If the dieting worked you’d only need to do it once?
1. READY and WILLING – Are you ready to take the plunge and commit wholeheartedly, if not then it’s just not going to work. You’re probably scared and thinking it’s just going to be too difficult. Failing before you’ve even started.
Make a plan and look at what’s getting in your way, is it time, work commitments, family commitments, friends, colleagues, fear of failure, fear of change, confidence, disability, illness etc.. What can you do to change or manage these distractions, lots of people have succeeded in fat loss and kept it off from making plans so why can’t you.
2. PLAN – You’re more likely to succeed if you plan ahead. What do I want to achieve? How can I achieve it, how long is it going to take me? What do I do if I need to change the plan? I’ve got to work, there’s a party coming up, no sitter, a crisis may happen, your stressed or anxious. If you plan for every eventuality you can think of and have in place an alternative to keep you on track, you’re less likely to feel you’ve failed and give up.
Get to pen and paper and make a plan, if it’s broken you’ll have an alternative to bring into play. Life always brings the best of us challenges that interrupt our lives, good and bad. It’s knowing how to implement a strategy to cope with them and understanding that it’s OK to go off track now and then.
3. UNDERSTAND FAT LOSS – Fat loss is the ability to tap into the bodies determined ability for homeostasis (staying the same and in balance). Your body is hard wired for the status quo and to lose fat you’re going to have to realise that there is no fast solution. A negative energy balance for weeks, months and even years is what’s required not just in minutes and hours.
Sure we can all certainly lose weight by starving ourselves but we’re not necessarily losing fat, it’s more than likely water and how long realistically could you sustain starving yourself for?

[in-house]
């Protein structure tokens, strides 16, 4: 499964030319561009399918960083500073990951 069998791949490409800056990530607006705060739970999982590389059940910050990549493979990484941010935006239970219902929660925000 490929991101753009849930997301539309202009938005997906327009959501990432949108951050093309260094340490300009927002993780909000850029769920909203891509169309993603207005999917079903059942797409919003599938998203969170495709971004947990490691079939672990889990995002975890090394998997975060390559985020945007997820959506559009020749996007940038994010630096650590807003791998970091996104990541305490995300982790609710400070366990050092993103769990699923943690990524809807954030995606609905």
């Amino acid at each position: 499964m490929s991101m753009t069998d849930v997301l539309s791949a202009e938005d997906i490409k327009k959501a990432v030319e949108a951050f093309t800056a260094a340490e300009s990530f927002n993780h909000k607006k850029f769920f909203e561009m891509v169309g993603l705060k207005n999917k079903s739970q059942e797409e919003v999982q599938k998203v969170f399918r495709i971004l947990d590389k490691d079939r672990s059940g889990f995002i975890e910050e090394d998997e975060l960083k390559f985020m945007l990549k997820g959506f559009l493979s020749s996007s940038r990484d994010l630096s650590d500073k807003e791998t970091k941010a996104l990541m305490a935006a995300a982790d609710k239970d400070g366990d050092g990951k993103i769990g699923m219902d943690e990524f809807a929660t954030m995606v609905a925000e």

What usually happens is you’ll lose weight initially, then the bodies metabolism starts to slow down, your blood glucose is pretty low too, you’ll begin to lose weight from your muscles, and they’ll be all sorts of hormonal and chemical responces going on in the body that will stop you losing any more.
You’re probably on a slippery slope to revert back to eating as you did before.
Have you changed anything and what have you learnt? Possibly that it’s just too difficult! An unhealthy relationship with food could be forming or advancing. The weight will pile back on.
4. PATIENCE – We all know that the most healthy way to lose weight is roughly 1-2lbs per week eating a well balanced diet and exercising. It’s not very exciting though is it and the quick fix solution is much more appealing? If you want to lose a stone 14lbs, then it’s going to take on average roughly 7 – 14 weeks. I say roughly because we’re all different and there’s no set time frame. Slow and Steady wins!
Small achievable goals that are measured and managed for weeks and months is what’s going to ultimately help you.
5. SUPPORT – Remember you’re not alone, there are millions of people in the U.K. who want to lose weight. A report taken in 2014 highlighted that a staggering 65% of women have tried to lose weight.
Get help, whether it be the family, a friend, a group of friends, an exercise group or your GP. Don’t be ashamed of wanting to lose weight, surround yourself with people who can help.
Being overweight is not a choice it’s a consequence of your actions. Knowing what these are and making changes will help you in achieving sustainable fat loss and ultimately leading you to a healthier and happy life.
- Wing PR, Phelan S (2005) Long-term weight loss maintenance, AmJ Clin Nutr vol.82. no 1 222S-225S
- Costain L, Croker H (2005) Helping individuals to help themselves. Proc Nutr Soc, 64(1):89.96
- Wing RR, Hill JO (2001) Successful weight loss maintenance Annu Rev Nutr, 21:323-41
- Mintel Report Jan 3rd 2014